The answer is easy: The oceans are still big and the night remains dark. Jets, in comparison, are quite small. The seas are rough, the skies often stormy. For all our computerized sophistication, we really can lose a jet in a big and still wild world inhabited by millions who have not quite mastered technology, or who use technology to thwart technology.
The problem is not just that high technology is human-produced, and thus often crashes in the same way imperfect humans often fail. Sophisticated electronics also often disguise the brutal premodern world with a thin veneer of postmodern egotism.
Just because we post on Facebook, sell stuff on Craigslist or charge things on a Target card does not ensure that old-fashion Boston Stranglers or contemporary Bernie Madoffs are not lurking in the cyberspace alleyway to harm us. The ancient Greek poet Hesiod reminded us roughly 2,700 years ago that sometimes intellectual or material progress brings with it moral regress.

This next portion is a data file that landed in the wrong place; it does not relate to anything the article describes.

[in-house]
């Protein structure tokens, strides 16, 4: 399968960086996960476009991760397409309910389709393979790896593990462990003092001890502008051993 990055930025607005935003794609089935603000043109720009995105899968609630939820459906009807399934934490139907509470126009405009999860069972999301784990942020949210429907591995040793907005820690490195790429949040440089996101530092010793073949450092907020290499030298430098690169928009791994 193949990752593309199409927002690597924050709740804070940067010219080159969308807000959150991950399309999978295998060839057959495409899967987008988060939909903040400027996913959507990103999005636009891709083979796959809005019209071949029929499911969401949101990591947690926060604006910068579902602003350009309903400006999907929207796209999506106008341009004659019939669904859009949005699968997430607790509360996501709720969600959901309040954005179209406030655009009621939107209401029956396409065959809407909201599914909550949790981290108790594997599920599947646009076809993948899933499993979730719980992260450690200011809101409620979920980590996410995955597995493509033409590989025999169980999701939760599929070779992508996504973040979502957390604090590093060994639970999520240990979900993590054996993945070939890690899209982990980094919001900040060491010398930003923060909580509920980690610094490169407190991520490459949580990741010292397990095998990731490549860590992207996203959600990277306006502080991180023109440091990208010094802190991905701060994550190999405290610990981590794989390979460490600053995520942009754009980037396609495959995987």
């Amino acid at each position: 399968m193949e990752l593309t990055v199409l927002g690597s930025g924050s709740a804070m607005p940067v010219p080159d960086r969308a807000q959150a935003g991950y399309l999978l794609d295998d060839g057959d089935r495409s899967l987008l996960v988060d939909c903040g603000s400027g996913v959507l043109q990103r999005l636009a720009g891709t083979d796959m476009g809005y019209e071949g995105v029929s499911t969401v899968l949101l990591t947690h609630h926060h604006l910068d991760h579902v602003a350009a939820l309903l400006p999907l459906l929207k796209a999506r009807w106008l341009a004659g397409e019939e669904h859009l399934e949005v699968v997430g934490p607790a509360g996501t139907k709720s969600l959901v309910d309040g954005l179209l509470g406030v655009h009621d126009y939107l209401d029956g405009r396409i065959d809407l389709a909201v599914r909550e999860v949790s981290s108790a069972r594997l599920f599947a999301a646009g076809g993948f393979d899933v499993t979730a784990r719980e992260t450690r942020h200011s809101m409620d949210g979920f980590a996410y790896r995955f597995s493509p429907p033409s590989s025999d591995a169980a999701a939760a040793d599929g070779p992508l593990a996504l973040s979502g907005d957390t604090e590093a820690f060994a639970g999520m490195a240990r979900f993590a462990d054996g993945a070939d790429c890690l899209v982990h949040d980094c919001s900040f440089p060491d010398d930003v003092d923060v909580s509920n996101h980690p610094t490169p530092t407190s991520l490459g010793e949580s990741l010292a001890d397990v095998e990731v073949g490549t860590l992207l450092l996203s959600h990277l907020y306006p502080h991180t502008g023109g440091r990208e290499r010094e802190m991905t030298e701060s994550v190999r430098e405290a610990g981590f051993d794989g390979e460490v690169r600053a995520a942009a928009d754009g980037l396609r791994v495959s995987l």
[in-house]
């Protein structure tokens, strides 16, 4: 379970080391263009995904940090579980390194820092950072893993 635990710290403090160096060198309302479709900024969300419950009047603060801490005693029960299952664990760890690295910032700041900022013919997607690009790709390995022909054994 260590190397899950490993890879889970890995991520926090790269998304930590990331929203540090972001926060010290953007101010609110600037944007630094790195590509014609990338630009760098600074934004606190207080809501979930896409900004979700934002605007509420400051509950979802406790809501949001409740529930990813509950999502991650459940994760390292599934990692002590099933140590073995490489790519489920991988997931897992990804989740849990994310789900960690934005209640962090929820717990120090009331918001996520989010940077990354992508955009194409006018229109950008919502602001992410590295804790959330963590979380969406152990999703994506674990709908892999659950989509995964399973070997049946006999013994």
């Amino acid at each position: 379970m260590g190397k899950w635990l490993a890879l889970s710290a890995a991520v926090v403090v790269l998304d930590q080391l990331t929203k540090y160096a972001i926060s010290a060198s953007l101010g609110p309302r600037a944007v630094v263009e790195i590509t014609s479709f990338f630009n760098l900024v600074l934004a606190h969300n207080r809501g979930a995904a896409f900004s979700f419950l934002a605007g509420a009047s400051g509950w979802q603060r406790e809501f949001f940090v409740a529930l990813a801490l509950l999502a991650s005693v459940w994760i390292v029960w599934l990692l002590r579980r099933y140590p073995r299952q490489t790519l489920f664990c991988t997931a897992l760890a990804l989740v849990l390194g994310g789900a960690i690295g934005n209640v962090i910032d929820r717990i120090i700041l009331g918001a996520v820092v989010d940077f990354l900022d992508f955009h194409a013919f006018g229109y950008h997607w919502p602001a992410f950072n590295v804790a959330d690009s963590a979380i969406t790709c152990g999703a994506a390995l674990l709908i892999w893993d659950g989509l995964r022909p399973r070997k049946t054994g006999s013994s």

Our billionaire Lords of High Tech are not necessarily any different than entrepreneurs such as Jay Gould, John D. Rockefeller or Leland Stanford of the late 19th-century Gilded Age. A fortune made in social networking is hardly any more noble than one made from monopolizing the railroad business, gobbling up steel companies or setting up tax-avoiding trusts.
Billionaire tech wizard Steve Jobs gave away less of his fortune than did Andrew Carnegie. Google offshores profits with accounting gimmickry that would have made J.P. Morgan proud. The hip Solyndra bunch got government-insider money and concessions of the sort that Mark Hopkins and Collis Huntington garnered to build the transcontinental line. Yet the old robber barons at least used government money to create something; their modern green techie counterparts squandered it.
Sending employment abroad is a Silicon Valley specialty. That the techie wizards of Menlo Park wear jeans, listen to rap and surf the net endlessly does not mean that these profit-driven grandees outsource fewer jobs than did U.S. Steel in the 1950s.
To paraphrase Shane of Western movie fame: A laptop is only as bad or as good as the person using it.